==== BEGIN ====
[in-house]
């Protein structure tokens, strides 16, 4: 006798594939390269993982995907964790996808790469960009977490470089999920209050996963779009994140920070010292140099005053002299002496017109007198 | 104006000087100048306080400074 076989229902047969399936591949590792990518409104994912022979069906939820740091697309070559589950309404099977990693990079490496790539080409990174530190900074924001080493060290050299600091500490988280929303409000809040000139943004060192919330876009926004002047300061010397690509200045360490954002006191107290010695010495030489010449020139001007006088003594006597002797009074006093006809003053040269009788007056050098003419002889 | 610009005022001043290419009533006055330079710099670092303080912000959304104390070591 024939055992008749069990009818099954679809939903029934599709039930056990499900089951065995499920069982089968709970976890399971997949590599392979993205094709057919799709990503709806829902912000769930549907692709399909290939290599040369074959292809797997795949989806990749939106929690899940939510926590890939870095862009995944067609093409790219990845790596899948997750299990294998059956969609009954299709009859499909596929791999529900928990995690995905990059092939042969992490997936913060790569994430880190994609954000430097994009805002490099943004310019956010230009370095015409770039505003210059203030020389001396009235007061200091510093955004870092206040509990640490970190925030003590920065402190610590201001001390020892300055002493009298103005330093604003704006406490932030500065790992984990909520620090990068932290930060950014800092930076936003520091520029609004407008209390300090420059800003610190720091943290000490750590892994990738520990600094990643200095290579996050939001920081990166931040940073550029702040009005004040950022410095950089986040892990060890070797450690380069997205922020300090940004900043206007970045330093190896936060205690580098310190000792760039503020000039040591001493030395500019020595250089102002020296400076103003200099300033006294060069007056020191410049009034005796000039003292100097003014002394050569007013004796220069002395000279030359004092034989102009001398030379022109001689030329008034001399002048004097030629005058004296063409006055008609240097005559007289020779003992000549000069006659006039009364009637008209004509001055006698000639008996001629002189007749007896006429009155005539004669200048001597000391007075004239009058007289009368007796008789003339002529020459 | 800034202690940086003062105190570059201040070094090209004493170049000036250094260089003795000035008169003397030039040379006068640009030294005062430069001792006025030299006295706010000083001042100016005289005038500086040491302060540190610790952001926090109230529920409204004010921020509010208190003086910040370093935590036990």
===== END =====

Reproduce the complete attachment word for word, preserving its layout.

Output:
[in-house]
């Protein structure tokens, strides 16, 4: 006798594939390269993982995907964790996808790469960009977490470089999920209050996963779009994140920070010292140099005053002299002496017109007198 | 104006000087100048306080400074 076989229902047969399936591949590792990518409104994912022979069906939820740091697309070559589950309404099977990693990079490496790539080409990174530190900074924001080493060290050299600091500490988280929303409000809040000139943004060192919330876009926004002047300061010397690509200045360490954002006191107290010695010495030489010449020139001007006088003594006597002797009074006093006809003053040269009788007056050098003419002889 | 610009005022001043290419009533006055330079710099670092303080912000959304104390070591 024939055992008749069990009818099954679809939903029934599709039930056990499900089951065995499920069982089968709970976890399971997949590599392979993205094709057919799709990503709806829902912000769930549907692709399909290939290599040369074959292809797997795949989806990749939106929690899940939510926590890939870095862009995944067609093409790219990845790596899948997750299990294998059956969609009954299709009859499909596929791999529900928990995690995905990059092939042969992490997936913060790569994430880190994609954000430097994009805002490099943004310019956010230009370095015409770039505003210059203030020389001396009235007061200091510093955004870092206040509990640490970190925030003590920065402190610590201001001390020892300055002493009298103005330093604003704006406490932030500065790992984990909520620090990068932290930060950014800092930076936003520091520029609004407008209390300090420059800003610190720091943290000490750590892994990738520990600094990643200095290579996050939001920081990166931040940073550029702040009005004040950022410095950089986040892990060890070797450690380069997205922020300090940004900043206007970045330093190896936060205690580098310190000792760039503020000039040591001493030395500019020595250089102002020296400076103003200099300033006294060069007056020191410049009034005796000039003292100097003014002394050569007013004796220069002395000279030359004092034989102009001398030379022109001689030329008034001399002048004097030629005058004296063409006055008609240097005559007289020779003992000549000069006659006039009364009637008209004509001055006698000639008996001629002189007749007896006429009155005539004669200048001597000391007075004239009058007289009368007796008789003339002529020459 | 800034202690940086003062105190570059201040070094090209004493170049000036250094260089003795000035008169003397030039040379006068640009030294005062430069001792006025030299006295706010000083001042100016005289005038500086040491302060540190610790952001926090109230529920409204004010921020509010208190003086910040370093935590036990």